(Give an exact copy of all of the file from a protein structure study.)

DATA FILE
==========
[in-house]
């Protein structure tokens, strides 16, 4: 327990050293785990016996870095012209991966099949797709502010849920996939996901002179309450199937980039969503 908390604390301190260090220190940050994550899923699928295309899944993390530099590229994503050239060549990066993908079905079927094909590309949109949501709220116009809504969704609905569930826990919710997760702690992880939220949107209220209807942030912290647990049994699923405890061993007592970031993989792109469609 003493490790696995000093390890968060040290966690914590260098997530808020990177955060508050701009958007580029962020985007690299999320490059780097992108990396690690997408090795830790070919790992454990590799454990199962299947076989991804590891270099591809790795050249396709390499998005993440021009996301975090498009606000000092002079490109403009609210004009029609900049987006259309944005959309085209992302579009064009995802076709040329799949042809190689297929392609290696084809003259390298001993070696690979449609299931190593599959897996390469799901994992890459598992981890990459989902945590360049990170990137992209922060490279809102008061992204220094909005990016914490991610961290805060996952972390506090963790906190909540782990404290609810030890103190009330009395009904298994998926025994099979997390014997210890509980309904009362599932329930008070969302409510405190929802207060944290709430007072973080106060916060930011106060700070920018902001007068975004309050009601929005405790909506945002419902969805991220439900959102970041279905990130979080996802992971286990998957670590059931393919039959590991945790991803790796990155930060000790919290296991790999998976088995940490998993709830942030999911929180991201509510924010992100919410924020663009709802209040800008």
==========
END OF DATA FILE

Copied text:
[in-house]
């Protein structure tokens, strides 16, 4: 327990050293785990016996870095012209991966099949797709502010849920996939996901002179309450199937980039969503 908390604390301190260090220190940050994550899923699928295309899944993390530099590229994503050239060549990066993908079905079927094909590309949109949501709220116009809504969704609905569930826990919710997760702690992880939220949107209220209807942030912290647990049994699923405890061993007592970031993989792109469609 003493490790696995000093390890968060040290966690914590260098997530808020990177955060508050701009958007580029962020985007690299999320490059780097992108990396690690997408090795830790070919790992454990590799454990199962299947076989991804590891270099591809790795050249396709390499998005993440021009996301975090498009606000000092002079490109403009609210004009029609900049987006259309944005959309085209992302579009064009995802076709040329799949042809190689297929392609290696084809003259390298001993070696690979449609299931190593599959897996390469799901994992890459598992981890990459989902945590360049990170990137992209922060490279809102008061992204220094909005990016914490991610961290805060996952972390506090963790906190909540782990404290609810030890103190009330009395009904298994998926025994099979997390014997210890509980309904009362599932329930008070969302409510405190929802207060944290709430007072973080106060916060930011106060700070920018902001007068975004309050009601929005405790909506945002419902969805991220439900959102970041279905990130979080996802992971286990998957670590059931393919039959590991945790991803790796990155930060000790919290296991790999998976088995940490998993709830942030999911929180991201509510924010992100919410924020663009709802209040800008």